Believing the county needs continuity in leadership, Chaves County Commissioner T. Calder Ezzell is running for a second term representing District 2.
“Commissioner (Robert) Corn will be termed out,” he said of his District 4 colleague who is completing his second term, “and I think it’s important for us to be responsible managers of the county’s business, that we maintain that continuity.”
Managing a business is how Ezzell, a Republican, said he sees the job of the county commission, rather than as a political position.
“I liken it more to being on the board of directors of a corporation. We’ve got a $60 or $70 million business that we’re running every year,” he said.
“I have experience in finance and serve on the Finance Committee for the county, and I want to serve another term just to maintain that good stewardship of our finances,” he said.
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A partner in the Roswell law firm Hinkle Shanor, Ezzell specializes in oil and gas, something that gives him insight into the industry’s contribution to state and county revenues.
“The industry provides the state with about 40% of its budget,” he said.
He believes Chaves County will be better off than the state with the downturn in the oil industry, though. The state budget assumed an average oil price of $52 a barrel. It is now about $20 a barrel or less. He anticipates the governor will call the Legislature into a special session to fix the budget that starts in July and reduce funds to local governments.
“I don’t think they have any choice but to do that,” he said.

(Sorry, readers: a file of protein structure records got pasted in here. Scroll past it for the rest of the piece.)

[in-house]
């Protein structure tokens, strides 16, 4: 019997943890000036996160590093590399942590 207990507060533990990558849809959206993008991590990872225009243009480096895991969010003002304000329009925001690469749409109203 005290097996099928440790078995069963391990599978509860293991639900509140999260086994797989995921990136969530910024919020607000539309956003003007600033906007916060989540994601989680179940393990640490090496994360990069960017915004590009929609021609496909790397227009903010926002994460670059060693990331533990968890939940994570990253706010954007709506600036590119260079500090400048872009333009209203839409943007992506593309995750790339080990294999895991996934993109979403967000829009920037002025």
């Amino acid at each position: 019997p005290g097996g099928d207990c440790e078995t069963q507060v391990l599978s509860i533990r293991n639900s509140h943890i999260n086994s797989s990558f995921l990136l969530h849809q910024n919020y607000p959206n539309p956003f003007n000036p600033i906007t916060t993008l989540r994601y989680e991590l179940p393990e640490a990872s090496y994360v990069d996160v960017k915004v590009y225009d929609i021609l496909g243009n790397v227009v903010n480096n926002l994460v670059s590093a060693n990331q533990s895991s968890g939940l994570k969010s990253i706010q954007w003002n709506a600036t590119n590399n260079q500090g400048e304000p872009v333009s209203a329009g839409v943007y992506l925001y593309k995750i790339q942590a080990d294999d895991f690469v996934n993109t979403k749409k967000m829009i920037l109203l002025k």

But he said the commission’s responsible management has left the county in a good position financially.
“Our per capita debt for Chaves County is about $63 per person, so we’re in really good shape,” he said.
Property taxes, gross receipts taxes and especially federal Payment in Lieu of Taxes (PILT) for land not on property tax rolls help protect the county’s revenue stream, he said.
“We are constantly working with our representatives in Washington to ensure the PILT program and Secure Rural Schools programs are funded annually,” he said.
Ezzell said he wanted to remind everyone to exercise their right to vote in both the June primary and November general elections.
“If you’re concerned about the coronavirus, call the county clerk’s office and ask for an absentee ballot,” he said.
A native of Paducah, Kentucky, Ezzell came to Roswell in 1977 after receiving his law degree from Washington and Lee University School of Law, Lexington, Virginia. He has worked at Hinkle Shanor since then.
He is a member of the Rocky Mountain Mineral Law Foundation, American Association of Professional Landmen and the Independent Petroleum Association of New Mexico.
He is married to Candy Spence Ezzell, who represents District 58 in the New Mexico House of Representatives.
City/RISD reporter Juno Ogle can be reached at 575-622-7710, ext. 205, or firstname.lastname@example.org.